In The Light - Sometime in 2000 - - Literally the only option is a bonus track on the Japanese release of “Live at The Greek”. The album was recorded on 18th-19th October 1999, however “In the Light” and “Misty Mountain Hop” were recorded sometime in 2000 and released as bonus tracks in Japan. A very underrated song. As a side note, Mike Kerr, singer of Royal Blood, lists Zeppelin as a heavy influence. I can hear his singing style most clearly and directly in this song. 


Bron-Yr-Aur" - 9th September 1970 - - This is one of the first songs that got me into Zeppelin. The studio release is far more atmospheric due to quality and effects; however, this live version is from what I’ve heard the best sounding caught on tape. It wasn’t performed much, pretty much only in 1970 and not too often even at that. He does add an interesting harmonic section very briefly and some chord changes here and there. As stated before, I’m not a fan of acoustics in bootlegs but this sounds ok to me. 


Down By the Seaside - 19th May 1995 - - It was often performed as part of a medley within “Calling to You” by Page and Plant, however in its entirety it was never performed, neither by the band nor any of its members to my knowledge. Here they play like 3 or 4 bars of it before a crescendo into “Break on Through” by The Doors, followed by a snippet of “Dazed and Confused”. On 28th September 1971 at Osaka, they cover a classic “Down by the Riverside” however it is unrelated. 


Ten Years Gone - 23rd June 1977 - - Some people really don’t like the 1977 versions, and I do agree that 4th August 1979 at Knebworth is better for the overall song, however I find Jimmy's solo slightly off-putting. Although the 4th is the better of the two Knebworth shows, Jimmy’s playing still wasn’t great and leagues behind the Copenhagen shows only 2-3 weeks prior. It is fully filmed, however, so you do get to see John Paul Jones on his triple neck guitar playing rhythm which looks sick. I find it badass they were so big they had a triple neck guitar playing rhythm.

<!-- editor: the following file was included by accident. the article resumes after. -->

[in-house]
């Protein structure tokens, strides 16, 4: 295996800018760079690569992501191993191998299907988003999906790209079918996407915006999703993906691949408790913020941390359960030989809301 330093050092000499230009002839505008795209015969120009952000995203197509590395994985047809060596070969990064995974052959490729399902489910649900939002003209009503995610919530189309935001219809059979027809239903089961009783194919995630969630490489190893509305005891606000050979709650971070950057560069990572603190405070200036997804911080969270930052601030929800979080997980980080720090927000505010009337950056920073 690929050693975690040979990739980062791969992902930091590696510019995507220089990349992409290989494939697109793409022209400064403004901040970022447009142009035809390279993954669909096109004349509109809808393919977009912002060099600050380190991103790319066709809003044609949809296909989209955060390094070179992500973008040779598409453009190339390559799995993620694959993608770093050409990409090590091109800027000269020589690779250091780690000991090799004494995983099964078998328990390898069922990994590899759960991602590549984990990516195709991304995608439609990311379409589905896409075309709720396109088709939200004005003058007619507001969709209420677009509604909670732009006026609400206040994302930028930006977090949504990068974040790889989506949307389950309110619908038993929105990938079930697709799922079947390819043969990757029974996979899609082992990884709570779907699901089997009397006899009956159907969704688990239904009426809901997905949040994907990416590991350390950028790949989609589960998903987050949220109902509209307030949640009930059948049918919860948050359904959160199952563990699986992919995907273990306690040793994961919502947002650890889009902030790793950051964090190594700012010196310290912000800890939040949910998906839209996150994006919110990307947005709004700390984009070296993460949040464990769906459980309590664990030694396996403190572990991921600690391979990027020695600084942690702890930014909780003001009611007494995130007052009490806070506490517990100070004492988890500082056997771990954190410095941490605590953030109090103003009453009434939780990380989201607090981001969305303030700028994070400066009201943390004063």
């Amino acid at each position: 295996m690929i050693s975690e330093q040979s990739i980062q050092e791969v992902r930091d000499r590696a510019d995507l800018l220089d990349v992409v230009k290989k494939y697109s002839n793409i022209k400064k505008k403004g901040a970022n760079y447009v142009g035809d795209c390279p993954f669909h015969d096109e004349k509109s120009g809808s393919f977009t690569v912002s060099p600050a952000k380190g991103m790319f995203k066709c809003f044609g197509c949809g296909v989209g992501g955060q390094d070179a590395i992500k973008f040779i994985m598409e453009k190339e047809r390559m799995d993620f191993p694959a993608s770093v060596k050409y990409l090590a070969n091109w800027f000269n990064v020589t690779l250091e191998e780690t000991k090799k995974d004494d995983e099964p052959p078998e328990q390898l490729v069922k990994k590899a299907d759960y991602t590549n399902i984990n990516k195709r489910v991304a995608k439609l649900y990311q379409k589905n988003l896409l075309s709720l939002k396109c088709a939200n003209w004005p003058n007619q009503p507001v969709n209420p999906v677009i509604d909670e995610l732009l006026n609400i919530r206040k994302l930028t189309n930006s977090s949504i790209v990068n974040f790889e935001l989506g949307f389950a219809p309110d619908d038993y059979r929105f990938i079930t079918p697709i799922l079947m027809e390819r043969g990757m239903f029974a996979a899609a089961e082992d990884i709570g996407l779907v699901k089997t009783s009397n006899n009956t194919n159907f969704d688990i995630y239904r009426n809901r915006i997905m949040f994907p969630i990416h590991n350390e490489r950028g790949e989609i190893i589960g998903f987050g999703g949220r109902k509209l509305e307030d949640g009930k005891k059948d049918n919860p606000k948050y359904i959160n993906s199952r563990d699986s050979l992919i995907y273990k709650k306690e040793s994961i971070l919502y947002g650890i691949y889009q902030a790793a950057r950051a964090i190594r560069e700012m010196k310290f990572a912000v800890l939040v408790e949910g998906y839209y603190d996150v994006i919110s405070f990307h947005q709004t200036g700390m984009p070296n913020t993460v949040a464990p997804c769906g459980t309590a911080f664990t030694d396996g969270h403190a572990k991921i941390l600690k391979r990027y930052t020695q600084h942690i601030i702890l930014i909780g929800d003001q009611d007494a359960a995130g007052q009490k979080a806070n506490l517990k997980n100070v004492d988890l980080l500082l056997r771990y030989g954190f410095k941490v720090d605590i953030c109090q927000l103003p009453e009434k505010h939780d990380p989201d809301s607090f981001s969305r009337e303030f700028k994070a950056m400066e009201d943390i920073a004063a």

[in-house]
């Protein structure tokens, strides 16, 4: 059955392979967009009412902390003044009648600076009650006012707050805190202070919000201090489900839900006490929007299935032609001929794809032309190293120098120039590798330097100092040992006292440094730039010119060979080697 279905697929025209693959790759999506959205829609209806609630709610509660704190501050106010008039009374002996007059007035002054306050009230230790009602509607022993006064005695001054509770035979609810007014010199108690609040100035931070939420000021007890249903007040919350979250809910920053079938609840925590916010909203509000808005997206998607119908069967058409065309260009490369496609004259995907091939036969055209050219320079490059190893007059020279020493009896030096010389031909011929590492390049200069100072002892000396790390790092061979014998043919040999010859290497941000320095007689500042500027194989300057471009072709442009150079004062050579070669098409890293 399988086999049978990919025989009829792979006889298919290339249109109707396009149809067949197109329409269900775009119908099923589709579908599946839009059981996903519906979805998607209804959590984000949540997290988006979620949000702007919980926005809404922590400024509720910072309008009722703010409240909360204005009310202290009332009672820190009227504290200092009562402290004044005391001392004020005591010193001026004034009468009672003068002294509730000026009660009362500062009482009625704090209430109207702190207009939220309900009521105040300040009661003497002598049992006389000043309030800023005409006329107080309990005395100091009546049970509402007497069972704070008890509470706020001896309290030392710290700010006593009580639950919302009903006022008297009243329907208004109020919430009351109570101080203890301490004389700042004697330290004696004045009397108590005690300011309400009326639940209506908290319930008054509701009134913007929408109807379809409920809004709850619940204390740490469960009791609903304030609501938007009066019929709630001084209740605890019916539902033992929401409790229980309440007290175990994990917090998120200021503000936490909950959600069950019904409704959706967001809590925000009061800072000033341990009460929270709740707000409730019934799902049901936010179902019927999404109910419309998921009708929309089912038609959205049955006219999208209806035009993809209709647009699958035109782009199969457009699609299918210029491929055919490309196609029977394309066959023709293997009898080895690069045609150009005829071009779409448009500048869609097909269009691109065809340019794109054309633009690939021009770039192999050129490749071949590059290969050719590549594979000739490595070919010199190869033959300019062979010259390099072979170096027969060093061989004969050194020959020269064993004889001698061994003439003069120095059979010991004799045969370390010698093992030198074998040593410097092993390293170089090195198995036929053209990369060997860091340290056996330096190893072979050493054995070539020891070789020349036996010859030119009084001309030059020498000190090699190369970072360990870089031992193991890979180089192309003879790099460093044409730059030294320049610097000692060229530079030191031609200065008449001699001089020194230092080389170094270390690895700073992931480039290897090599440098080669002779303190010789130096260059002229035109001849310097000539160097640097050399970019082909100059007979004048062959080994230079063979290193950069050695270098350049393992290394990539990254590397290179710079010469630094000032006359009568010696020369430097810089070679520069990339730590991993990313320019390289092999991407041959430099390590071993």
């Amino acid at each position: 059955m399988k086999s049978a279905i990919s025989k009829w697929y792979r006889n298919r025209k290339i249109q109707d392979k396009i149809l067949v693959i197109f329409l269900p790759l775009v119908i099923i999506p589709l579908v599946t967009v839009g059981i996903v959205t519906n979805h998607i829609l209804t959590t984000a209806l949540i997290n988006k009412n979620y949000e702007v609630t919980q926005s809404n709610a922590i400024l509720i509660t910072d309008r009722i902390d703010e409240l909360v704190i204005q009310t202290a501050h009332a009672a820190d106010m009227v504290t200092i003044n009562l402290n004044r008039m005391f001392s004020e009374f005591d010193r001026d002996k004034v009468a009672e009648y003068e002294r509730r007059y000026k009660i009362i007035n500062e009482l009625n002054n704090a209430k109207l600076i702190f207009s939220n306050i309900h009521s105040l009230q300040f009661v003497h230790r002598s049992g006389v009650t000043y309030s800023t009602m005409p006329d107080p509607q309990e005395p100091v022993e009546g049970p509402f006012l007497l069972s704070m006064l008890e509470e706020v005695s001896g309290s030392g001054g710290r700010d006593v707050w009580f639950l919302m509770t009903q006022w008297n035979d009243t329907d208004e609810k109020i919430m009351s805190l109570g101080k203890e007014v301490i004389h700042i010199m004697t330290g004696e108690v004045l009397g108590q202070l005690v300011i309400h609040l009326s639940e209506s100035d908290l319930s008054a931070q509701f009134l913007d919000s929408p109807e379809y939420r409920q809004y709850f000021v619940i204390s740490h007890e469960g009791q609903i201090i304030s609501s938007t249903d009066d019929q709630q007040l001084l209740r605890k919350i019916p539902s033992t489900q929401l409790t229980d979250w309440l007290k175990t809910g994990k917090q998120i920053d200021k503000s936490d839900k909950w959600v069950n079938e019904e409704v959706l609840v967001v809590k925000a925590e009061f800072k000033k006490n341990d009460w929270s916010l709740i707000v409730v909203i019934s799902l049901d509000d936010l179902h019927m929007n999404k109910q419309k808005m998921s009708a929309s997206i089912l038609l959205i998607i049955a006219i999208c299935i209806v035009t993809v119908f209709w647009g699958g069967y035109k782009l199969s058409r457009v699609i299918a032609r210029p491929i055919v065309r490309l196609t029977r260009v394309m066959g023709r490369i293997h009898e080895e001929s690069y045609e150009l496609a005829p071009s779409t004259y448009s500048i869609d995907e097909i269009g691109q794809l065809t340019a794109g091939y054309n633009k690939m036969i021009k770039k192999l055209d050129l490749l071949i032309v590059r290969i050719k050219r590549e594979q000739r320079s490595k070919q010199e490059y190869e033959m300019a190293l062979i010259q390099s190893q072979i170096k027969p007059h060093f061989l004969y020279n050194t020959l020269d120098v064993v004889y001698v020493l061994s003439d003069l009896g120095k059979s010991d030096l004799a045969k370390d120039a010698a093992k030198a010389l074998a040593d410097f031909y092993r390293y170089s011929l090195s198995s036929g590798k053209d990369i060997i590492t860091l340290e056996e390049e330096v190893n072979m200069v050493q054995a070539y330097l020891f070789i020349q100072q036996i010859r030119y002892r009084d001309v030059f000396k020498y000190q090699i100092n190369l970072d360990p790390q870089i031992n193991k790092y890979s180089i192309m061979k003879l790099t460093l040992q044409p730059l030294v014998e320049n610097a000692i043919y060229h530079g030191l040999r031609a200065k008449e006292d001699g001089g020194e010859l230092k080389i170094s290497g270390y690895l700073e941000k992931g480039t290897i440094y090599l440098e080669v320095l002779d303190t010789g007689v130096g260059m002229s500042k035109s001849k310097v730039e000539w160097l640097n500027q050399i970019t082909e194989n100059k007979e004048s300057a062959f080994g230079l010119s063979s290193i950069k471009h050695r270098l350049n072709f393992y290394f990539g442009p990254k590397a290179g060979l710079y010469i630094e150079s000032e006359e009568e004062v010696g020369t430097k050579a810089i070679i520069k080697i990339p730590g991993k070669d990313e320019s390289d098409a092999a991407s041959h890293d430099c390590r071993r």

-21st June 1977, LA – Or any LA 1977 version 

-24th July 1979, Copenhagen  

4th August 1979, Knebworth 

-10th July 2000, Jones Beach Theatre  


Night Flight - 6th November 1998 - - Page and Plant played it a few times during their UK 1998 Tour. This version from the Wembley Arena and the one from the University of London are both great and are among the only options for this song. 


The Wanton Song - 12th January 1975, Brussels - - I personally prefer the Page and Plant versions where they blast the “Immigrant Song” intro then 10 seconds in just switch into The Wanton Song. I think both Jimmy and Robert were in far better form by the mid-90s than they were in 1975, but if you want Bonham and Jones, this is the best. 


Boogie With Stu - Wasn’t performed by any of them. “Stu” is Ian Stewart of The Rolling Stones for anyone who doesn’t know. They were using the Stones’ recording equipment at Headley Grange. 


Black Country Woman - 19th June 1972 - - This is the only full live performance. Robert Plant also performed it on his “Now and Zen” promotional tour in 1988. The best of these versions in my opinion would be the pro-shot version from April 1988. This is obviously better quality than the June 1972 boot and was also filmed professionally. It is on the “Mark Zep” YouTube channel. He has also done it a few times post- “Celebration Day” with Band of Joy. 


Sick Again - 21st June 1977 - - An underrated song, but the lyrics just don't sit with me. It's really kinda weird, even for Plant's zep standards. 


- Presence - 


Achilles Last Stand - 22nd June 1977 - - Insane drumming. 4th August 1979 is also pretty good, in way better quality and is filmed so some will prefer that. I would’ve much preferred this over “For Your Life” in 2007. Although it is really nice to throw in a rarity, doing it on your last ever gig and in place of a far superior song I think was sort of dumb. There aren’t many insane singing heights as the song itself was recorded in one of Plant’s worst periods and although Jimmy’s playing had dropped slightly over the ‘98-2000 era, he pulled off far more difficult songs that night. Jones is as usual set in stone and Jason was more than capable.